Mad Graffiti Week Iran: Think, Innovate, Struggle and Paint

iran graffiti

From Egypt to Iran, from Iran to the world: While the U.S. anti-war community has begun preparation for any military action against Iran, Iranian activists and artists have put out a call for a unique day of international solidarity. Dubbed "Mad Graffiti Week Iran", the stencil campaign aims to spread awareness of Iranian political prisoners while also giving people around the world a way of participating in an international action for Iranian activists.

Mad Graffiti Week Iran has posted numerous outlines for stencils on their website which they ask folks around the world to print, cut, and apply "however you can, and wherever you can." The campaign is set to begin April 1st.

The idea for the week came out of the Egyptian movement's "Mad Graffiti Week Egypt", which saw thousands of responses on Facebook and many photos posted from throughout the country. "In the same spirit," Mad Graffiti Week Iran's Facebook page reads, "in solidarity we are asking you to draw for the human and civil rights movement in Iran, for freedom for political prisoners, for an end to repression and executions, for free expression of the Iranian people and media, and for demands for true democracy."

We at Art Is My Occupation thought this was a great action to highlight, one that might inspire similar initiatves in the U.S. and elsewhere. The idea of taking pre-designed stencils, making them easily available, and creatiing a website where photos of their use can be posted, makes it really easy for those who would normally be intimidated by visual art-protest to participate. It also emphasizes the importance of art and image in public space, suggesting that the presence of such work effects culture and awareness.

The week of action has been planned to coincide with the birthdays of two of the political prisoners featured in the stencils, human rights lawyer Nasrin Sotoudeh (April 3) and student activist Bahareh Hedayat (April 5). Nasrin was charged in January of 2011 with  "acting against the national security" and "propaganda against the regime," among other things, for her defense in court of activists arrested during Green Movement protests. Her 11-year sentence was recently reduced to 6 years. Bahareh was arrested in 2007 and 2008, and in 2010 was charged for possessing "anti-state propaganda" and sentenced to over 9-years. Both are held in Evin Prison.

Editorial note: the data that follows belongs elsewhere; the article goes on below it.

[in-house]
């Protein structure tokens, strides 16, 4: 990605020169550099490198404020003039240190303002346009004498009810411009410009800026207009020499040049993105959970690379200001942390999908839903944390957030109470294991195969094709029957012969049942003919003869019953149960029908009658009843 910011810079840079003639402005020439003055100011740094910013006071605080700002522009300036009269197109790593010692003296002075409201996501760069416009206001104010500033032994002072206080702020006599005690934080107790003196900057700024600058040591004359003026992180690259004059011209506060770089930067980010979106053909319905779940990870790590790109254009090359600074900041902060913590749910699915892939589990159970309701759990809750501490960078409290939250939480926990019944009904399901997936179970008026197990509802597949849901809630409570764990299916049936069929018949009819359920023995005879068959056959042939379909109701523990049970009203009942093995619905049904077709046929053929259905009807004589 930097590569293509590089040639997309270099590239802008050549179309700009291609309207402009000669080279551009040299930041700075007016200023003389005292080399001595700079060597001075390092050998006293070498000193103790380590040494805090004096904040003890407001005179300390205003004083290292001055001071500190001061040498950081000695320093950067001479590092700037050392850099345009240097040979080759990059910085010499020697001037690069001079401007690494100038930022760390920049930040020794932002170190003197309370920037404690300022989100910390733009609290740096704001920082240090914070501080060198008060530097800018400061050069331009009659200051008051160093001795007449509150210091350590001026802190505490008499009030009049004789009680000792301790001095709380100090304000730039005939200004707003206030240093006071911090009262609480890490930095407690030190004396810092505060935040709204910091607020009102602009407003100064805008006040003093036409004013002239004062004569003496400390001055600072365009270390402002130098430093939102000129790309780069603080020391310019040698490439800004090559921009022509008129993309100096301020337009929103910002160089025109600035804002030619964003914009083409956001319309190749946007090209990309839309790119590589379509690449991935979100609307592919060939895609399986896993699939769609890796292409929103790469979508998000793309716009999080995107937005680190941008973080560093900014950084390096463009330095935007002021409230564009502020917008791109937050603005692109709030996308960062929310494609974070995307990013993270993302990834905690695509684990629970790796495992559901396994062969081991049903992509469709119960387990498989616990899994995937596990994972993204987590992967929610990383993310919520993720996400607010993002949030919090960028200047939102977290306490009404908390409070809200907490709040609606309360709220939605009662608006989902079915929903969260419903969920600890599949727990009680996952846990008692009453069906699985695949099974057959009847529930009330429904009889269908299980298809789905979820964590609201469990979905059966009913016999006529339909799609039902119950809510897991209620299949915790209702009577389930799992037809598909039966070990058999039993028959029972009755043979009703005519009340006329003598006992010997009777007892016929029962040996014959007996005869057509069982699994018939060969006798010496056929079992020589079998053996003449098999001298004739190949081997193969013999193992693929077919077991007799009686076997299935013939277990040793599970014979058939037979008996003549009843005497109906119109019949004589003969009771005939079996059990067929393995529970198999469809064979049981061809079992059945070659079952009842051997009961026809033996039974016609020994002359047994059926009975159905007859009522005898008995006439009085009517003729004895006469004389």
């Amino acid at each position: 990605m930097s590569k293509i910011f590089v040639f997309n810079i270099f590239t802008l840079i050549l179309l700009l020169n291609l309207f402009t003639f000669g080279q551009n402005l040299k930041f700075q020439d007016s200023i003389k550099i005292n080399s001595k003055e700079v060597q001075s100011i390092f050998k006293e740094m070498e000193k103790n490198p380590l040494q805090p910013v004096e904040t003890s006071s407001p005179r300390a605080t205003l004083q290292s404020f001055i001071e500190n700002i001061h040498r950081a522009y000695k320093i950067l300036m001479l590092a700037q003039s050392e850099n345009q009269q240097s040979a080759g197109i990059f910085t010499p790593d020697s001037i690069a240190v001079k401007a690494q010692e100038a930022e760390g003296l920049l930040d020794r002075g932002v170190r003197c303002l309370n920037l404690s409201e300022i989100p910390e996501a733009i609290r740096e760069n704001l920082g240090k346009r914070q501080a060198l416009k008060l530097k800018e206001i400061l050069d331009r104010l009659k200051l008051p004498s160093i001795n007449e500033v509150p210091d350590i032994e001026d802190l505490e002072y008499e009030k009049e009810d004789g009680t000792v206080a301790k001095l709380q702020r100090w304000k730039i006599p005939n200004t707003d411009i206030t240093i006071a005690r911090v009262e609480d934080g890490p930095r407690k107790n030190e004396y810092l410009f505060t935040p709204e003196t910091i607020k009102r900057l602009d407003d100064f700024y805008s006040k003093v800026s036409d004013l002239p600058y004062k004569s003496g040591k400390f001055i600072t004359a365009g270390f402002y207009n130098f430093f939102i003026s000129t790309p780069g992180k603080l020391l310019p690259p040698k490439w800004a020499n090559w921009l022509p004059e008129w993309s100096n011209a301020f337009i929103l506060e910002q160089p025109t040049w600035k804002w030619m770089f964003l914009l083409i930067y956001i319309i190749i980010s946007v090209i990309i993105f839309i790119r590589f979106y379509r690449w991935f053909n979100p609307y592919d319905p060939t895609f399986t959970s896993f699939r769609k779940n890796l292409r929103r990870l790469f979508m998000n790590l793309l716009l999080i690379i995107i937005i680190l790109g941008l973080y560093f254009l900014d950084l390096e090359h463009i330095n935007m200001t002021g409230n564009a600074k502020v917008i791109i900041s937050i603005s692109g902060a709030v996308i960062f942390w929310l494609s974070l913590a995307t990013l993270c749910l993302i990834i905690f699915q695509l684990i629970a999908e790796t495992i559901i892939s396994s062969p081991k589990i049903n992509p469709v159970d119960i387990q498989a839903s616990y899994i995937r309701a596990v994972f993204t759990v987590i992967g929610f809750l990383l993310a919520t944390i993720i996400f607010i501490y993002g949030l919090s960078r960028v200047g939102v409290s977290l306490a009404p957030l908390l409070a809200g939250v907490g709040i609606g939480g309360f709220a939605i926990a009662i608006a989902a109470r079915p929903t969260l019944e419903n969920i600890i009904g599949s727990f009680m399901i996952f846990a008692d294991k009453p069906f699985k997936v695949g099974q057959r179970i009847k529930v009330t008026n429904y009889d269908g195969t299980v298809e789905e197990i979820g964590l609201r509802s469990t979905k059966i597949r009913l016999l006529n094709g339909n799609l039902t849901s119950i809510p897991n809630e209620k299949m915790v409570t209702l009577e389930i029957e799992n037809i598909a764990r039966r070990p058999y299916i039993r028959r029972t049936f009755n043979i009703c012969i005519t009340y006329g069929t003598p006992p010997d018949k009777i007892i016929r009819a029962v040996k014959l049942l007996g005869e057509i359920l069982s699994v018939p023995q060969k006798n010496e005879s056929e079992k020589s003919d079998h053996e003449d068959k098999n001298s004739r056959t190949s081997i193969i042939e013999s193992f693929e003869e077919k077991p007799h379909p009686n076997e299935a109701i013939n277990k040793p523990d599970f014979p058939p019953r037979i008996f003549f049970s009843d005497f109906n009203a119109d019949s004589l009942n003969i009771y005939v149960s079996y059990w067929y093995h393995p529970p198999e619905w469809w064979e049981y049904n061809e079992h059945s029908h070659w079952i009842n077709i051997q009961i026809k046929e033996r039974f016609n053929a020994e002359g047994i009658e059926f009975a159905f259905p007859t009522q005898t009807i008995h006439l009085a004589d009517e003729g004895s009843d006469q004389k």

Another prisoner featured in a stencil is Majid Tavakoli, who was among other students arrested and tortured after disrupting a visit by Iranian president Ahmadinejad to Amir Kabir University in 2006. According to sources in the Guardian, he was beaten and tortured after his latest arrest for attending a Tehran student demonstration in 2009 and remains in prison.

In an attempt to smear Majid, Iranian state media forced him to be photographed wearing an Islamic chador and maghnaeh (a female headscarf), which they say he used in an attempt to escape police after giving a speech at Amir Kabir University. When photos hit the airwaves, however, a Facebook campaign of men dressing similarly and posing for photos in solidarity emerged. The photos were also shared on the popular regime-mocking site Gordrab, which hosts many edited photos and ironic images meant to discredit the regime.

Mad Graffiti Week Iran also hosts posters for "The Baha'is 7," who have been held for their religious beliefs and activism, as week as generic posters reading "Azadi/Freedom."

This action is one more example of how globalized and internationalized this movement of movements is; The prisoners in Egypt and Iran have various political trajectories and come from various backgrounds, but those supporting them see a commonality and solidarity between their struggles.

"From Egypt to Iran, to countries around the world," the call reads, "our cries are the same: Justice! Democracy! Rights! Equality! Humanity! Freedom!"

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